The above analysis shows that the workplace is doing well on Gartner’s first three rules. Nevertheless, the firm does not have a strategy that spurs innovation and creativity both of which are vital in gaining an unrivaled competitive edge. Therefore, there is a need for the company to introduce an effective innovation strategy that will help the firm to adapt to changing environmental needs (Thomke & Reinertsen, 2012).

Question Three

            The situation in the workplace context that is currently in the stable quasi-stationary equilibrium is the need to adopt Enterprise Resource Planning software to ease business operations and achieve decision making based on real-time data (Schein, 2017).

Driving Forces

• An increased competition which could potentially drive the firm out of business.

• Growth prospects. The company believes that achieving integration of its processes will make it easier to open new stores.

• Profitability. Leadership is keen on achieving operational efficiency thus lowering operational costs and boosting the revenues.

Restraining Forces

• The current culture does not support the use of technology in the workplace.

• The employees have a negative attitude against adoption of new technologies since they fear that they could be laid off.

• Insufficient financial resources. Adopting ERP requires significant financial resources, and currently, the firm is cash-strapped.

Figure 1: Force Field Analysis for adoption of ERP Software at the Workplace

            Driving Forces                                                             Restraining Forces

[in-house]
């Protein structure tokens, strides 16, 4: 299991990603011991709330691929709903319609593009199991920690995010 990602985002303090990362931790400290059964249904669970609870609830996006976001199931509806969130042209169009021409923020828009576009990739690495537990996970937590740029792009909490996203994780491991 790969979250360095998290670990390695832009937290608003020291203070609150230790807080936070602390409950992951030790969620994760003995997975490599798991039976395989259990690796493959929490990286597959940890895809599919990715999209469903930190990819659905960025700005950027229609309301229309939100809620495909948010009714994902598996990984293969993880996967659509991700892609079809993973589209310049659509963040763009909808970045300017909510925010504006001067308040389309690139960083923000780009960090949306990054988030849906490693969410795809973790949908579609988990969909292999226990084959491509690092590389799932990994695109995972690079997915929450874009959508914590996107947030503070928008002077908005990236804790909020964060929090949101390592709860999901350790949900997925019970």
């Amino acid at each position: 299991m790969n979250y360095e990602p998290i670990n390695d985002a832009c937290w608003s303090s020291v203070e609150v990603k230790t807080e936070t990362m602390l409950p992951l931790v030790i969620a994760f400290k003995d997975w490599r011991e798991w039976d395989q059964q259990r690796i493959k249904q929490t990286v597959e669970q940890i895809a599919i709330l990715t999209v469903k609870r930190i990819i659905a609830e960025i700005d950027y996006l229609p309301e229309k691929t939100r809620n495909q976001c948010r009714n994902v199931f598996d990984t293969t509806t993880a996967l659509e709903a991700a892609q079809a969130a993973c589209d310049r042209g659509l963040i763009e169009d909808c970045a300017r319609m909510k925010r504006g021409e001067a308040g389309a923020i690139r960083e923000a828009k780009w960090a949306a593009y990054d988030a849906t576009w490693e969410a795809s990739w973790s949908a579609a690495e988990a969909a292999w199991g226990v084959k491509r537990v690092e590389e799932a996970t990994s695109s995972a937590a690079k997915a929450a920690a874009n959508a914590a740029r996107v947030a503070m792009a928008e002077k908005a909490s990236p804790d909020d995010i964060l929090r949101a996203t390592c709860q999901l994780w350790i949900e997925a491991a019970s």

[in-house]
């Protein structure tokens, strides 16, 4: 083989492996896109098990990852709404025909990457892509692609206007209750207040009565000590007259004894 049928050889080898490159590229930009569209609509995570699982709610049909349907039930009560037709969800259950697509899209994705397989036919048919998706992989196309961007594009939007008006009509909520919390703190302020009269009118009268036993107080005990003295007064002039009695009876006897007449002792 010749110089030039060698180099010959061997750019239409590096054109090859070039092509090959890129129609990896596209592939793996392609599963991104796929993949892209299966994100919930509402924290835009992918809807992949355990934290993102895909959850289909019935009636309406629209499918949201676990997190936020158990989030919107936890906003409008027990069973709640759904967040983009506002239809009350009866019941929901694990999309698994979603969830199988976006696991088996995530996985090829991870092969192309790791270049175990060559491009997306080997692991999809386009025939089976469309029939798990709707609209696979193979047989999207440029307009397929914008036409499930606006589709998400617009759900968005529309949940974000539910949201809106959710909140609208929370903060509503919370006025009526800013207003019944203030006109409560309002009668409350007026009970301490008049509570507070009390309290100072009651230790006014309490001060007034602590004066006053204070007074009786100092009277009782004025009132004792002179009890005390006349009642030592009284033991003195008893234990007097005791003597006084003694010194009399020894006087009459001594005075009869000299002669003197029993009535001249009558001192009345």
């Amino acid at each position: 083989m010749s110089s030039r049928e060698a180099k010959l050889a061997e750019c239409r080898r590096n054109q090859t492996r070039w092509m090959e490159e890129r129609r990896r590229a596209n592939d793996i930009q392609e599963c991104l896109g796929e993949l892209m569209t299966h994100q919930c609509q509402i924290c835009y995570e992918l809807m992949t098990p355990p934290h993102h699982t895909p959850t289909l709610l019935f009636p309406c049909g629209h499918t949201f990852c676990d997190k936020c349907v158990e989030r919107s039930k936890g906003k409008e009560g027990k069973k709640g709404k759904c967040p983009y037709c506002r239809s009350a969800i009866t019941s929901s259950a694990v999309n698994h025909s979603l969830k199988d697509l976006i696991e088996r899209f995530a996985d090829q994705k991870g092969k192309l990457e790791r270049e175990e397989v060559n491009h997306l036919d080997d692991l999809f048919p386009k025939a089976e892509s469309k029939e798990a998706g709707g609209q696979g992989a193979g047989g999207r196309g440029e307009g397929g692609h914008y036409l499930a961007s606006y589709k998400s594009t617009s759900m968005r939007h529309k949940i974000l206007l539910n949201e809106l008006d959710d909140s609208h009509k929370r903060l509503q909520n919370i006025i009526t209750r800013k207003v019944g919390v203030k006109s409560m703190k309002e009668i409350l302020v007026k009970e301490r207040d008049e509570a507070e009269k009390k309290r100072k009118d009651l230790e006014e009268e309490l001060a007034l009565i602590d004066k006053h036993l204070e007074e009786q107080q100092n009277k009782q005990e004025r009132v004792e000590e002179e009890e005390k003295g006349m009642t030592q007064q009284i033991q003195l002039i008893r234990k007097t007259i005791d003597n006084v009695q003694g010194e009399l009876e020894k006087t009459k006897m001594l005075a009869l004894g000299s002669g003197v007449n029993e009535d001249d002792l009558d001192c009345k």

Question Four

            Lewin's change model outlines three major actions for introducing planned change. Unfreezing refers to creating a need for change, the actions of change refer to introducing the change while refreezing is cementing change in the processes and systems of an organization (Schein, 2017).

            To introduce ERP at the workplace, there is need to inform employees on how the adoption of ERP would help the firm to achieve operational efficiency (Schein, 2017). This would show the employees that the current processes create inefficiencies which leads to work-related stress. Furthermore, unfreezing would involve a cultural change to adopt a culture that promotes adoption of new ways of doing things at the firm (Cameron & Green,2015).

            Actions to introduce change would involve looking for a vendor who would install the ERP software at the company. Also, introducing change would involve training the employees on how to use the ERP software so that they are not overwhelmed by the new system. Finally, refreezing the change would require positive and negative reinforcements to deter employees from reverting to the old method (Schein, 2017). For instance, establishing a policy that requires all employees to use ERP in the functional departments will go a long way in building ERP as part of the processes at the operational departments. Also, recognizing the employees who are leading in the adoption of ERP will motivate other employees to follow suit thus cementing the change.


Armstrong, G., Kotler, P., Harker, M., & Brennan, R. (2015). Marketing: an introduction. Pearson Education.

Cameron, E., & Green, M. (2015). Making sense of change management: A complete guide to the models, tools and techniques of organizational change. Kogan Page Publishers.

Hayes, J. (2014). The theory and practice of change management. Palgrave Macmillan.

Johnson-Sheehan, R. (2017). Technical communication strategies for today. Pearson.

Mensah, M. O., & Sommers, B. D. (2016). The policy argument for healthcare workforce diversity. Journal of general internal medicine, 31(11), 1369-1372.

Mishra, A., & Mishra, S. (2015). Attitude of Professionals and Students towards Professional Dress Code, Tattoos and Body Piercing in the Corporate World. International Journal of Innovative Research and Development, 4(4).

Murphy, P. E., & Murphy, C. E. (2018). Sustainable Living: Unilever. In Progressive Business Models (pp. 263-286). Palgrave Macmillan, Cham.

Schein, E. H. (2017). Organization development: A Jossey-Bass reader. John Wiley & Sons.

Thomke, S., & Reinertsen, D. (2012). Six myths of product development. Harvard Business Review, 90(5), 84-94.

January 19, 2024

Business Economics